- 39. The Dividing Tide – Episode 39
- 40. The Dividing Tide – Episode 40
- 41. The Dividing Tide – Episode 41
- 42. The Dividing Tide – Episode 42
- 43. The Dividing Tide – Episode 43
- 44. The Dividing Tide – Episode 44
- 45. The Dividing Tide – Episode 45
“The mood in town’s growing ugly,” Thomas told Ahyoka, staring absently at the flurry of snowflakes swirling against the frosty window pane.
The Georgia snows, which had begun soon after the rains, had continued unceasingly for several weeks and the daylight reflected from the tall drifts sent a ghostly glow around the whitewashed walls.
They were sitting in the schoolroom at the Mission House, where they had lived since their marriage in the missionary church, for the cabin in the hills had become far too dangerous a place with the amount of looters around.
The room, with its rows of empty benches, seemed far too large without the children to occupy it, but with the missionaries gone there were no teachers to teach them any more.
“Ellis warned me it might come to this,” he murmured. “We have to keep you out of sight till we can leave.”
Thomas remembered the advice his friend had given him as he’d helped them pack the wagon for the long journey to Oklahoma.
“I’d stay put, if I were you, Tom. If Ahyoka is seen out and about, she’s likely to be taken with no questions asked. The only thing the soldiers will see is the fact she’s Cherokee. Nothing else will matter.”
The enforced Cherokee march was well underway now but stragglers were still being apprehended, and as each day passed Thomas’s reluctance to leave his wife alone increased.
“The split between those in favour of Removal and those against it is growing,” he continued. “I don’t want you going amongst them any more. It’s too dangerous.”
“I cannot stay in the house all the time, Thomas,” she remonstrated. “Surely there are enough people on our side to make my presence safe?”
“Maybe.” He smiled, but he felt far from convinced.
Feelings ran high on the subject and only yesterday a fight had broken out at the mine between two men arguing the case.
He got up and picked up a log from the basket beside the stove. Then he lifted the lid of the burner, and a shower of red sparks showered upwards as he placed it inside.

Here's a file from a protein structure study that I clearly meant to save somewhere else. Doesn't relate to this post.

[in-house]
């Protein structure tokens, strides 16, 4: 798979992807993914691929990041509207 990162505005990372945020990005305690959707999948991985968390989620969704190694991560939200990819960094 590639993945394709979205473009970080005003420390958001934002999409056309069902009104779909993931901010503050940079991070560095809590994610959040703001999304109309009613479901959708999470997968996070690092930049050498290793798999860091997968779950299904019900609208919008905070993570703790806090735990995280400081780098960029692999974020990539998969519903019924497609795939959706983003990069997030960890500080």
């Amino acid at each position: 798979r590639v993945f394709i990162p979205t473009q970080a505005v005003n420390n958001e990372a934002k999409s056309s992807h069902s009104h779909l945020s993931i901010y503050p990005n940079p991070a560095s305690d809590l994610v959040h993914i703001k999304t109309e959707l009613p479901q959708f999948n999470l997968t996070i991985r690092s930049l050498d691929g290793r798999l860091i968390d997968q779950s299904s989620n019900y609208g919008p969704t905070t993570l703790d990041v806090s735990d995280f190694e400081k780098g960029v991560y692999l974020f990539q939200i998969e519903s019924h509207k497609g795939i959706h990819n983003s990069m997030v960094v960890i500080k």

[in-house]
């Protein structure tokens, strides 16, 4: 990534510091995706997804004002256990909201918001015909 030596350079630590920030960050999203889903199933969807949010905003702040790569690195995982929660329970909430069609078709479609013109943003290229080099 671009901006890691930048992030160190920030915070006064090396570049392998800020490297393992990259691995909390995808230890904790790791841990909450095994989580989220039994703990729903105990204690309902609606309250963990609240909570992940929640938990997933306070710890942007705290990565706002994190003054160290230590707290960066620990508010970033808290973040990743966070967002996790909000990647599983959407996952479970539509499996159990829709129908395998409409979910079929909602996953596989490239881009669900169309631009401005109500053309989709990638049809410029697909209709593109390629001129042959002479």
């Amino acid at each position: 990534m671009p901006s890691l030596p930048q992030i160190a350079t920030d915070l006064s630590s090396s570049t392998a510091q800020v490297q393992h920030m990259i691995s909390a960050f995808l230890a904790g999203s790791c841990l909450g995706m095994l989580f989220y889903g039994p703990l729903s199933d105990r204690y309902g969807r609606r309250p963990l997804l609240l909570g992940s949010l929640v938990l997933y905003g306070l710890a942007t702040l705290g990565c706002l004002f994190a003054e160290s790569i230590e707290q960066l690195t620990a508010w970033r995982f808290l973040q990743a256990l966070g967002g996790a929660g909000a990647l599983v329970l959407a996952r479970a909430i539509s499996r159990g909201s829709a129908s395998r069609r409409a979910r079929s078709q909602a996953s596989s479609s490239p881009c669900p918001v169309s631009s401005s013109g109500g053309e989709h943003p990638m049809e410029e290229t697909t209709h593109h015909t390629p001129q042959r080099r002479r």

“A free Cherokee’s like a red rag to a bull to some,” he told her. “They’ve got fines now for anyone acting against Removal, and there’s even talk of imprisonment. People will be afraid to stand by you, Ahyoka.”
“I have you as my husband, remember, Thomas.” She looked at him steadily as he sat down again beside her, her eyes as dark as the plaits that lay across her poncho.
“It’s not enough. What could one man do against a mob?”
As soon as he’d spoken the words, he wished he hadn’t, for her face paled. The last thing he’d wanted to do was to frighten her.
“I’ve thought of giving up my job at the mine while we wait it out,” he continued, “but I’m worried any change might bring more attention to us.
“It’s better to act as normally as possible and simply keep you out of sight. As soon as the snows start to melt and the Federal Road is passable again, we’ll leave.”
“But where will we go?’ she asked. “This is my home. It is the only place I have known.”
“We’ll go to England until things settle down.”
It was the first time he had put his idea to her, and he knelt beside her to take her hands in his.
“Before we were married, I was planning to return home,” he confessed. “I need to see my daughter and make things right with her, to ask for her forgiveness for my long neglect.”
Her glance fell to the floor.
“It won’t be for ever,” he said gently. “I know your heart is here, and mine is too, now.” Gently he cupped her chin in his hand.
“We’ll come back when things are no longer so uncertain. I’ll ask Isaac to write and let us know when that time comes.”
She attempted a smile.
“The government might not allow me to leave the country, Thomas. If they are sending all the Native American tribes to live on the plains, why would they let one Cherokee escape?”
He’d thought of that. In fact, he’d thought of little else for days.
“I don’t know,” he said honestly.
It was a grave concern to him and one he didn’t know the answer to.
“But you’re my wife now, and that’s how the law has to see it.
“Don’t worry, we’ll find a way, even if we have to disguise ourselves to get aboard a ship!” he joked, trying to lighten the seriousness of the situation.
Ahyoka gave a little smile.
“When it’s safe again, we’ll return,’ he promised. “We’ll buy some land the lottery owners don’t want, and work it like you and your grandfather did. Would you like that?” He held her hand tightly in his.
“I would like that very much,” she whispered. Then she smiled at him. “I have decided to give you Cherokee name,” she said. “It is Degotoga. It means “‘standing together.’”
Thomas felt his heart swell. He felt proud to have been given a name from such an honourable culture.
“Yes,” he said softly. “Whatever the future holds, we’ll stand together.”